It is harrowing enough to listen to someone share what it was like being diagnosed with breast cancer, but to hear Sheron Sng talk about her experience was like riding an emotional rollercoaster with her.
One moment, the 38-year-old was calmly extolling the benefits of cold-pressed juices while fighting it, the next, she was animatedly describing how the tumour in her left breast had "burst" and how she bled non-stop while in the shower.
“I was thinking of making quinoa for lunch since you guys wanted to capture what my day is like,” said the bubbly accountant-turned-homemaker, pivoting to yet another topic.
“But we can get chicken rice if you prefer. The one from the nearby coffeeshop is really good!”
Clearly, the energy level of this petite mother of two and wife to a company director from the marine industry could easily match that of a teenager on Red Bull.
But once our camera lens was trained on her, it was a different Sheron we saw – and perhaps the version that faced the devastating news back in 2017.
That September, she had sensed that something was amiss. “I was leaning against my desk at work when I felt a sharp pain in my left breast. I quickly went to the washroom to check and felt a lump. It was so noticeable, I was surprised that I didn’t detect it before.”
My whole world collapsed in a second when I heard the words.
She didn’t see a doctor immediately, but waited for a few months to see if the lump would go away on its own.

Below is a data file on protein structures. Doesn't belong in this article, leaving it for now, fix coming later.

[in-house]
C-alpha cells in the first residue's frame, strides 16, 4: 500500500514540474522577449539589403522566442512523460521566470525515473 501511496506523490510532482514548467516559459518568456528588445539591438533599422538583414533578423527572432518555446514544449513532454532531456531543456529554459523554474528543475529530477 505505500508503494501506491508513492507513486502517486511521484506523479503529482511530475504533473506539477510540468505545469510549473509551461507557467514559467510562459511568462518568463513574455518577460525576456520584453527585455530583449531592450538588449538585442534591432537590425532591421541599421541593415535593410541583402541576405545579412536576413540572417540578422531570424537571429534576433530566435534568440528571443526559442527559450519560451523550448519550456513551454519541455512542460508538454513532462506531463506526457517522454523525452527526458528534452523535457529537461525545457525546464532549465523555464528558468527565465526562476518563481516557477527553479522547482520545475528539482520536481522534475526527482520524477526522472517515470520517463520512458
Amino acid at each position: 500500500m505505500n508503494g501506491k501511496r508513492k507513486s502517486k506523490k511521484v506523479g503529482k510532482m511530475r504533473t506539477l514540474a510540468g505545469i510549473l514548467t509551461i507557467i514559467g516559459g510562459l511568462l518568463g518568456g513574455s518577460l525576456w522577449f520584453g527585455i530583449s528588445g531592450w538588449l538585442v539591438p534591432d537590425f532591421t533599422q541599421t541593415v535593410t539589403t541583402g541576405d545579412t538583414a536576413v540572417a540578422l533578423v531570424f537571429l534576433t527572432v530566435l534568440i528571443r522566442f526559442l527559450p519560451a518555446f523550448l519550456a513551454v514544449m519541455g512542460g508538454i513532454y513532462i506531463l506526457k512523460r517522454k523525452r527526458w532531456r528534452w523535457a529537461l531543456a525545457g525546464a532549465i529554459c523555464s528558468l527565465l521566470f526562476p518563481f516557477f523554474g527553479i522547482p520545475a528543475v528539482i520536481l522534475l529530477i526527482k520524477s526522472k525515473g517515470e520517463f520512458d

“I thought it might be caused by hormonal changes. To be honest, I was still holding on to the hope that the lump wasn’t what I thought it was.”
Unfortunately, it grew and even became painful without touch. “That was when I had to see a doctor,” she said.
‘DON’T THINK ABOUT IT’
Sheron was diagnosed with triple negative type cancer, an advanced breast cancer that has spread to the overlying skin and lymph nodes. The tumour measured more than 10cm across.
“My whole world collapsed in a second when I heard the words. Anything that bothered me before seemed like nothing,” said Sheron, her cheery voice dropping to almost a whisper.
“I was shocked,” her husband, Jacky Sng, softly recalled. “We left the clinic and hugged each other – and the tears just flowed.”
He let on that he had later returned to the clinic alone to find out how much time his wife had. “I was pretty negative at that point in time. I needed to know. But the doctor said don’t think about it.”
Sheron was no stranger to cancer. Since losing her mother to advanced pancreatic cancer 10 years ago, she had been gathering information on alternative therapies, but she didn’t have the chance to put it into practise before because “life was too hectic”.
The time was now. Like starting a new chapter in a book, Sheron adopted a plant-based diet overnight. “I took some time off to rest and clear my mind. On the third day, I changed my entire lifestyle. It was like flipping the page.”
“In a way, it felt like I was preparing myself for cancer right up to the point when the doctor broke the news to us," she said.
AN UNCOMMON OCCURRENCE
That fierce drive to recover sustained the Sngs throughout the aggressive treatment plan that followed. Her oncologist Dr Khoo Kei Siong from Parkway Cancer Centre put her on 12 weekly sessions of chemotherapy.
"The tumour responded very well. By the time Sheron completed the first cycle of chemotherapy, the tumour had reduced by more than 50 per cent in size," he said.